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8-year sentence upheld for teen who killed friend while street racing

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A Madison County man who crashed his car while street racing, which killed one passenger and injured two others, could not convince the Indiana Court of Appeals that the trial court erred in declining to give a lesser-included instruction of reckless driving at his trial for reckless homicide.

In Paul J. Coy v. State of Indiana, 48A02-1301-CR-65, 19-year-old Paul Coy picked up 17-year-old Darian Hurn and two female teens from school early. The group met up with Mike Ducheteau and his friends. Hurn asked if Ducheteau wanted to race. While racing on the rural two-lane road, Coy’s car got up to 106 mph. He lost control and crashed, severely injuring Hurn and the teen girls. Hurn died the next day from his injuries.

Coy was charged with and convicted of Class C felony reckless homicide and two counts of Class C felony criminal recklessness. As a condition of being released on bond, he signed a protective order promising not to have any contact with anyone in the car. Despite this, he continued to communicate with A.K., one of the teen girls, who was his girlfriend.

He requested an instruction for reckless driving be provided as a lesser-included offense of reckless homicide; the court refused. He was sentenced to eight years on the homicide charge and three years each for the criminal recklessness charges, to be served concurrently.

Coy asserted the following: that the trial court erred in refusing to allow the lesser-included offense of reckless driving to be argued and included in the jury instructions; that the state presented a fatal variation between the charging information and the proof at trial; that the trial court abused its discretion in imposing the maximum sentence for reckless homicide; and that his sentence is inappropriate in light of the nature of the offense and his character.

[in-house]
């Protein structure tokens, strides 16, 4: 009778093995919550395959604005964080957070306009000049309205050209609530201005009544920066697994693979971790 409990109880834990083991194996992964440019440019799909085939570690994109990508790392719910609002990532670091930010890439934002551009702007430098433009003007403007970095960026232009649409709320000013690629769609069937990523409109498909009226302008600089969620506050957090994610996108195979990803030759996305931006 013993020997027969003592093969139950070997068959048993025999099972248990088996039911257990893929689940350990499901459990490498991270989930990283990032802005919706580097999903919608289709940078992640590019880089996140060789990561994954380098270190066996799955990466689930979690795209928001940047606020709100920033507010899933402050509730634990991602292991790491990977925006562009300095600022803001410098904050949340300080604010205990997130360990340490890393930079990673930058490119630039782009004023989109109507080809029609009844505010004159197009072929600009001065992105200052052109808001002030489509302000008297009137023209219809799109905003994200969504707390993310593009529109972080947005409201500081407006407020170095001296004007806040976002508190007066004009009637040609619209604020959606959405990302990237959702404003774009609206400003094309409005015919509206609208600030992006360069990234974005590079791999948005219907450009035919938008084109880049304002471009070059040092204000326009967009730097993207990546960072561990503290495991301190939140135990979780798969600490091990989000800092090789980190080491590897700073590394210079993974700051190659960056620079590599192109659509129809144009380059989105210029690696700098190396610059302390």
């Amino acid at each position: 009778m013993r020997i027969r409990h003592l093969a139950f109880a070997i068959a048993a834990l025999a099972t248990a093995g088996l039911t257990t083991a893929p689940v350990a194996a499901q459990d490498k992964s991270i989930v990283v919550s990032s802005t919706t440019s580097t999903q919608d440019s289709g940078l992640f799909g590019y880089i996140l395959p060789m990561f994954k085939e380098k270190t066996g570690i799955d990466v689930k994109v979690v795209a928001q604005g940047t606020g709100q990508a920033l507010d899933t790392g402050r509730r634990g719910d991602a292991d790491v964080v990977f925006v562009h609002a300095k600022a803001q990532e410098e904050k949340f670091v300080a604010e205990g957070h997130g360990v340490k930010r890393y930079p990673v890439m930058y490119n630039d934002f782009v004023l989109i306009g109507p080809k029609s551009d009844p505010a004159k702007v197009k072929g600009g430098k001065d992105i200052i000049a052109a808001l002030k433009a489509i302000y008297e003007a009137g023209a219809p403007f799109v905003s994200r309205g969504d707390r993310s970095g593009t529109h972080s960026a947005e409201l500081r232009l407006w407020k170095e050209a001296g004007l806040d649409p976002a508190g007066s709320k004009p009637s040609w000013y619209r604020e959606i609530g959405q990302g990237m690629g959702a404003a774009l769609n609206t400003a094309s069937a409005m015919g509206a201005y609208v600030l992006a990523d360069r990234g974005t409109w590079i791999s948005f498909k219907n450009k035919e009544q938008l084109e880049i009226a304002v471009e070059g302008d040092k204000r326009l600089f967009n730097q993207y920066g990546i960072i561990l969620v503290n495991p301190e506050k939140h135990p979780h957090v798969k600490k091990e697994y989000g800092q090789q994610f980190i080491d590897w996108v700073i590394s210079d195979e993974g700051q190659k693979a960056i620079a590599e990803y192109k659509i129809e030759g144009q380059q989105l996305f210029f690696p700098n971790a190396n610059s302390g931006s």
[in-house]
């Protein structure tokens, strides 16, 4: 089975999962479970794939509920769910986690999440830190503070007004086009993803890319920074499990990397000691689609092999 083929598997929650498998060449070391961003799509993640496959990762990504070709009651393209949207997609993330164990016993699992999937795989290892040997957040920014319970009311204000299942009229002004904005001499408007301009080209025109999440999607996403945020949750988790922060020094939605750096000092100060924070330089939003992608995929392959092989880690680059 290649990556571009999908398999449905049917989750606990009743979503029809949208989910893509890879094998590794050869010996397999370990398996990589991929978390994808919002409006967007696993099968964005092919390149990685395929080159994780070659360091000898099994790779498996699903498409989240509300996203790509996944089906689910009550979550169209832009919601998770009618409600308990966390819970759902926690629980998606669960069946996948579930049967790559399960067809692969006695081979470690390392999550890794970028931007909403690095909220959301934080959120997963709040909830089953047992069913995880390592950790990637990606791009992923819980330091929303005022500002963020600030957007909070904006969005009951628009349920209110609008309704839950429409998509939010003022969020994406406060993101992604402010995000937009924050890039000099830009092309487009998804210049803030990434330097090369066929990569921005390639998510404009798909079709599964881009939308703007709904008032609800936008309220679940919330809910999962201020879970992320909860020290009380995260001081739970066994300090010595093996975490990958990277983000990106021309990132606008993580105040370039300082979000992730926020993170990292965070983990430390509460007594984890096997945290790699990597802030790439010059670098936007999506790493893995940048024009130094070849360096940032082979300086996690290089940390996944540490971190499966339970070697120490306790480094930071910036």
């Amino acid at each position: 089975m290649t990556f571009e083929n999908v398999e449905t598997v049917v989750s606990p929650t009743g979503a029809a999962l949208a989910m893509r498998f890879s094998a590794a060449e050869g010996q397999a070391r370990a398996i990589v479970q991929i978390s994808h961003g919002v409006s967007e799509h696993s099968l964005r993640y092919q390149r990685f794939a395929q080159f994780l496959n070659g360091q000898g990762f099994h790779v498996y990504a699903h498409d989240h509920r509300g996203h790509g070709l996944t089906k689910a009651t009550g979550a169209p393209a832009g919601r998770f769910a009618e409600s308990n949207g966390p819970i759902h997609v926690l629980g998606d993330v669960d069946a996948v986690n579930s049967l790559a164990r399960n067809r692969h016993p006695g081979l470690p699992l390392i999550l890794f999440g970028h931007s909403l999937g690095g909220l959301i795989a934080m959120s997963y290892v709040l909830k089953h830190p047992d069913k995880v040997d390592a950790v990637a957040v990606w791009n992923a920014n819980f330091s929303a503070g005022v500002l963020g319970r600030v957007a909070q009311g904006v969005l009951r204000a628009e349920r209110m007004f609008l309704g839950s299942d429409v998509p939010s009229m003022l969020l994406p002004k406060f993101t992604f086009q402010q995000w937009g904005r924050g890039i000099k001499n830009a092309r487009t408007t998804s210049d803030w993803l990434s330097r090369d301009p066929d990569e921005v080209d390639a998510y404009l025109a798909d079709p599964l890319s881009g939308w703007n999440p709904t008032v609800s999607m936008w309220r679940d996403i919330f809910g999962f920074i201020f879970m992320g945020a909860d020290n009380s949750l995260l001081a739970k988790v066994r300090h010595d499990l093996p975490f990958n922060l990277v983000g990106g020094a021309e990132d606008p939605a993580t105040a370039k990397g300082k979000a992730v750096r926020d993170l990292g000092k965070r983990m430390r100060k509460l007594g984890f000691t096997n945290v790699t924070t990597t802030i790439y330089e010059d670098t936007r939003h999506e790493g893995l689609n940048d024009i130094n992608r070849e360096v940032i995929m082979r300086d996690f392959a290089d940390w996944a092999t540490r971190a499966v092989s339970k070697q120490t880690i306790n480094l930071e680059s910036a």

The Court of Appeals found Coy waived the issue of the lesser-included offense instruction, but waiver notwithstanding, because there was no serious evidentiary dispute over the elements that distinguish the crime charged from the lesser-included offense, the trial court did not abuse its discretion in failing to give an instruction for Class B misdemeanor reckless driving.

The judges also found there was not a fatal variation in the charging information and that the trial court did not abuse its discretion by considering aggravators and failing to consider or give proper weight to mitigators. Coy’s eight-year sentence is appropriate in light of the nature of the offenses and his character, the judges concluded. He only had one previous speeding ticket, but through his actions, has shown a disregard for the law, including speaking with A.K. after being ordered not to.

 

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  1. I grew up on a farm and live in the county and it's interesting that the big industrial farmers like Jeff Shoaf don't live next to their industrial operations...